Abady Law Firm, P.C. – Customs and Import/Export Attorney Blog
Learn the Basics of Customs and International Trade Policy and Procedure
Archive for May, 2012
Liquidation is the process through which Customs completes its review of an entry and finalizes its position as to the duties. You may ask, what about those duties paid at the time of entry? When duties are paid at the time of entry they are referred to as “deposits” because they are not considered Customs’ final assessment of duties owed. Generally, the entry remains “unliquidated” for a period of 314 days after the date of entry. During this interim period the entry information may be revised regarding country of origin, classification, valuation, etc. The 314th day marks liquidation. An entry is “deemed” liquidated by operation of law through Customs inaction within (1) year from the date of entry or reconciliation, unless extended.
An entry can be liquidated in one of three ways:
1. No change as to the way the goods were declared or duty deposited.
2. Customs may issue a bill of underpayment due to reasons such as change in classification or valuation.
3. Customs may issue a refund for overpayment.
Liquidation is important because it signifies the final calculation as to the payment of duties for a given entry. Further, the date of liquidation triggers the statutory limitations period where the importer may challenge Customs decision. For example, an importer who wishes to challenge Customs classification, the importer must file an administrative protest within 180 days from the date of liquidation. As a result, it is important for the importer to monitor liquidations.
Goods that are imported are released based on the filing of the entry and/or entry summary with Customs but before Customs may have determined whether or not the goods are admissible into the U.S. “Release” refers to Customs relinquishing physical control over the goods. However, Customs will not release the goods without evidence of an entry bond being filed. The bond offers protection to Customs in that the importer guarantees return of the goods to Customs custody if requested. Customs will order the return of goods for 1) failure to abide by the customs laws and regulations; 2) a need for examination or appraisal of the goods; 3) issues regarding country of origin marking.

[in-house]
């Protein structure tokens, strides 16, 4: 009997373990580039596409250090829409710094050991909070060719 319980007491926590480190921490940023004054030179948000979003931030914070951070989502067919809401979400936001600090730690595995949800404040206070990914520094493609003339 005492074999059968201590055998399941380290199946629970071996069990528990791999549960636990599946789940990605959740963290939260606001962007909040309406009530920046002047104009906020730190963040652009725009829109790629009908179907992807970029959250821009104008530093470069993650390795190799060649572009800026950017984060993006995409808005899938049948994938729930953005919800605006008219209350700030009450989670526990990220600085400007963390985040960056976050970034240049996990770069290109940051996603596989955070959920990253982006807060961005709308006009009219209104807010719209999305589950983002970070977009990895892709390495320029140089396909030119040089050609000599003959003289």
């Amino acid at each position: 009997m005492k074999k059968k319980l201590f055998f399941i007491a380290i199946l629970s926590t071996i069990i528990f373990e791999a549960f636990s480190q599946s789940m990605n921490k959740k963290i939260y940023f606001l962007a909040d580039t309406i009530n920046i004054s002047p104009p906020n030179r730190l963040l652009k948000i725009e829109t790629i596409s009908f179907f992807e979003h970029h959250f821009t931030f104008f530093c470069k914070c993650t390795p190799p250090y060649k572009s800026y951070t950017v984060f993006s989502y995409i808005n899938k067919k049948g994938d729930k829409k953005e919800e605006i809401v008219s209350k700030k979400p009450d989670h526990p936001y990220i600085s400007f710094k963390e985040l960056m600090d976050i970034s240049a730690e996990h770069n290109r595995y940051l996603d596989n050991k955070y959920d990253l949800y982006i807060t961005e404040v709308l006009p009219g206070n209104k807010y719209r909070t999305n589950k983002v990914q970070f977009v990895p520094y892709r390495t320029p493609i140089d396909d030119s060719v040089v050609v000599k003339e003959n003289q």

As mentioned goods that are released may be subject to redelivery.
Customs may make the demand for redelivery
1. 30 days after release; or
2. 30 days after the end of a “conditional release period;”
3. or via conditional release periods pursuant to regulations for certain products.
Customs cannot make a demand for redelivery after liquidation is finalized.
Examples that create a conditional release period include: 1) Customs demand for a sample of the goods; 2) Customs request for information (CF28). The consequences for failure to comply with Customs conditional release may include substantial delays and a claim for liquidated damages.
Who is responsible for the costs of opening of a shipment and unloading product by Customs? The importer. Inspections are usually done on an appointment basis and are known to result in days of delay before released from Customs custody. Further, costs involving demurrage and storage charges are the responsibility of the importer.
In addition, there is generally no liability on the part of Customs for loss or damages to ones merchandise during the course of inspection.